Charley Bowers: Surrealist Extraordinaire

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Today is the birthday of Charley Bowers (1877-1946).

Bowers is rare among the silent comedians for possibly being more well known and appreciated NOW then he was during the silent era. This is because of a 2004 DVD release of most of his surviving films, which had somehow managed to remain preserved for close to 80 years, turning up in France. Their current popularity rests on their uniqueness. Bowers (originally a cartoonist) incorporated lots of animation into his comedies. Highly surreal, they probably struck contemporary audiences as offbeat and weird, and no doubt would do the same amongst today’s mainstream audiences. But film buffs love Bowers, and enthusiastic reviews and word of mouth have succeeded in spreading his work amongst an underground of aficionados. Just anecdotally: I, never having heard of Bowers, discovered him when I found the DVD set in my local library. Not too long ago, I saw the same DVD set at a friend’s house. The friend is not even a silent film person per se, more of an animation buff, but he found the films irresistible enough to want to own it.

An Iowa native, Bowers had begun performing as a youth in circuses, then became a cartoonist and  worked his way into animation by 1916, eventually becoming the boss of the entire Mutt and Jeff series for the Pathe Bros. and Bud Fisher Corp. From 1926 through 1928 he made his experimental mixed live-action/ animation comedies for R-C Pictures and Educational, usually playing a nebbishy little inventor. For one example of his sensibility: in Egged On (1926), Bowers plays an inventor seeking to come up with unbreakable eggs. At one point he has lost them; they turn up in the hood of his car. When they hatch, they are baby Model Ts.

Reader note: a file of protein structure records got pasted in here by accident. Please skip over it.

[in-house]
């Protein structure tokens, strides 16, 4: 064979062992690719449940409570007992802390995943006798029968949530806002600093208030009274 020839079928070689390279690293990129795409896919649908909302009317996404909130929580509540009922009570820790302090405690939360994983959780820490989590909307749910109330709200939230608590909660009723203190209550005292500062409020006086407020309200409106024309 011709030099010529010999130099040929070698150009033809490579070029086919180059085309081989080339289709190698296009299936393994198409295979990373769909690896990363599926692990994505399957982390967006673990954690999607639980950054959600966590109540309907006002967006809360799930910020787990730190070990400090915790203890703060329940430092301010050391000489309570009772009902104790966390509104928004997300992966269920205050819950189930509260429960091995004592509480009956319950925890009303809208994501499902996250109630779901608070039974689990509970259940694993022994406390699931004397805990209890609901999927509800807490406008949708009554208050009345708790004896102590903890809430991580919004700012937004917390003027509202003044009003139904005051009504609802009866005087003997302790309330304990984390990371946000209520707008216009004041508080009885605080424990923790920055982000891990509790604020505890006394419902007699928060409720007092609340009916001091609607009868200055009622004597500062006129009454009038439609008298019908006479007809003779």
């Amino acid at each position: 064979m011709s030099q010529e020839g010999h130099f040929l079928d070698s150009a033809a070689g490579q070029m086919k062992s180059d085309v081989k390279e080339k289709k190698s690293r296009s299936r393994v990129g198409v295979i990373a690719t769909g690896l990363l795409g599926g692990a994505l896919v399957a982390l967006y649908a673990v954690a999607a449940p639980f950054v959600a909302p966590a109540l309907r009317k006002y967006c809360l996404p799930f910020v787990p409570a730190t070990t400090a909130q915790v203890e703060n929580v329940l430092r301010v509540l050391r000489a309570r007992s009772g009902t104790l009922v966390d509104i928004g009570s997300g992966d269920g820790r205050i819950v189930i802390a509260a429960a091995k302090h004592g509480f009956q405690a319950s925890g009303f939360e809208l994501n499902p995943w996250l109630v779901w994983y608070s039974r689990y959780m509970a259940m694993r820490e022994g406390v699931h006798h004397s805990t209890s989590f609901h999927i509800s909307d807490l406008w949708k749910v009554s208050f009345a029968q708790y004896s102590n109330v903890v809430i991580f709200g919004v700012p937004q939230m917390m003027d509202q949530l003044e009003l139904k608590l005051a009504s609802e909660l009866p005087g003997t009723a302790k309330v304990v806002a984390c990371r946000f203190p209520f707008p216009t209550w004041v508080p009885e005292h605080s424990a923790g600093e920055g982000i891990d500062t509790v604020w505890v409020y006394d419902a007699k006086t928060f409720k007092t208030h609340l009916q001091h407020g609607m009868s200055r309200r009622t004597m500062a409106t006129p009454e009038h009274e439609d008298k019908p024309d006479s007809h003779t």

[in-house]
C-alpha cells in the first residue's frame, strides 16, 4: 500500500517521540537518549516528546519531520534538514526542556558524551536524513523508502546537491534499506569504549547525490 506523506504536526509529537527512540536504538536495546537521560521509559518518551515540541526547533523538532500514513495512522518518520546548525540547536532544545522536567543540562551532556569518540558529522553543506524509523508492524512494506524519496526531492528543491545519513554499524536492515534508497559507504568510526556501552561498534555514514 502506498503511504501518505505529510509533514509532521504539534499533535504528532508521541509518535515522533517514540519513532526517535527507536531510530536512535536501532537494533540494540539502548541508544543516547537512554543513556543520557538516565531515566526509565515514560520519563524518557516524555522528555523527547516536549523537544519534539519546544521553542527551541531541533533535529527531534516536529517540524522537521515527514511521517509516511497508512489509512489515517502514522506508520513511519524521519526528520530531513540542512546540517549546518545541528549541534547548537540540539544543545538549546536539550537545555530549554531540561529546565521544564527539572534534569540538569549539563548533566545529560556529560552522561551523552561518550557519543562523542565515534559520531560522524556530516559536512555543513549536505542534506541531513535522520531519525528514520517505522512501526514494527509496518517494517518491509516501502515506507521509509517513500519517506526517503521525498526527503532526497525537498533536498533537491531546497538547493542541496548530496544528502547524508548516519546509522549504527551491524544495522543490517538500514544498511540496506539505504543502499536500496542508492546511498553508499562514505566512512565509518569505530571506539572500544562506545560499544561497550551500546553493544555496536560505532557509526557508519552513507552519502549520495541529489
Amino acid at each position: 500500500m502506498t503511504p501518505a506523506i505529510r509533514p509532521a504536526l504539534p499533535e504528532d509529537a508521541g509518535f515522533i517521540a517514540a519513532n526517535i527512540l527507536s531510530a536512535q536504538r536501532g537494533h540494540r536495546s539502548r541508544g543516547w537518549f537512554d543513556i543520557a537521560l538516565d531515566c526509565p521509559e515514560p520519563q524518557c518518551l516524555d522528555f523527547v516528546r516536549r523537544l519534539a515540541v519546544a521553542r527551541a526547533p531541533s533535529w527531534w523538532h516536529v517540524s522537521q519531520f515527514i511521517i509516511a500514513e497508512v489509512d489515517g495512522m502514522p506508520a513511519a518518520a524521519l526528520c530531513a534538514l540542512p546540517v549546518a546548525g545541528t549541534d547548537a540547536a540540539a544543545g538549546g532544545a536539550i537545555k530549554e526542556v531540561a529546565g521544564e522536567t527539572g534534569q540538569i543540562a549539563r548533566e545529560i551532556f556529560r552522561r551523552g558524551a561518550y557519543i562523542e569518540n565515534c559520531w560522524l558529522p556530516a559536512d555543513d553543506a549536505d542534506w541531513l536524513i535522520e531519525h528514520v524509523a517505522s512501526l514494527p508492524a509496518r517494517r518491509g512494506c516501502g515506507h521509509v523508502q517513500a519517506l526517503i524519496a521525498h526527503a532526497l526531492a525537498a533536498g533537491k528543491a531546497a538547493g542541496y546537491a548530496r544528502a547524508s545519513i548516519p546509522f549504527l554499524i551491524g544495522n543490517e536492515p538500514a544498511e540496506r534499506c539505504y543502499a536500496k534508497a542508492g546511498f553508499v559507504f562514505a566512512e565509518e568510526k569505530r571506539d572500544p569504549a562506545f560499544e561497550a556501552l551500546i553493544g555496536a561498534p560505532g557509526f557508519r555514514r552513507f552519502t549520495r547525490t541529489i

After this initial spate, Bowers made a scattered few other films, then seems to have gone into illustrating children’s books.

I barely mentioned Bowers in Chain of Fools, mostly because it is a trunkline history of the art form, and Bowers in his day was at best an obscure branch of the story. But my pal Steve Massa has quite a bit on Bowers (or as much as possible, because much isn’t known) in his new book Lame Brains and Lunatics, which I reccomend just as highly. And then for putting Bowers in context please check out my new book: Chain of Fools: Silent Comedy and Its Legacies from Nickelodeons to Youtube, just released by Bear Manor Media, also available from amazon.com etc etc etc

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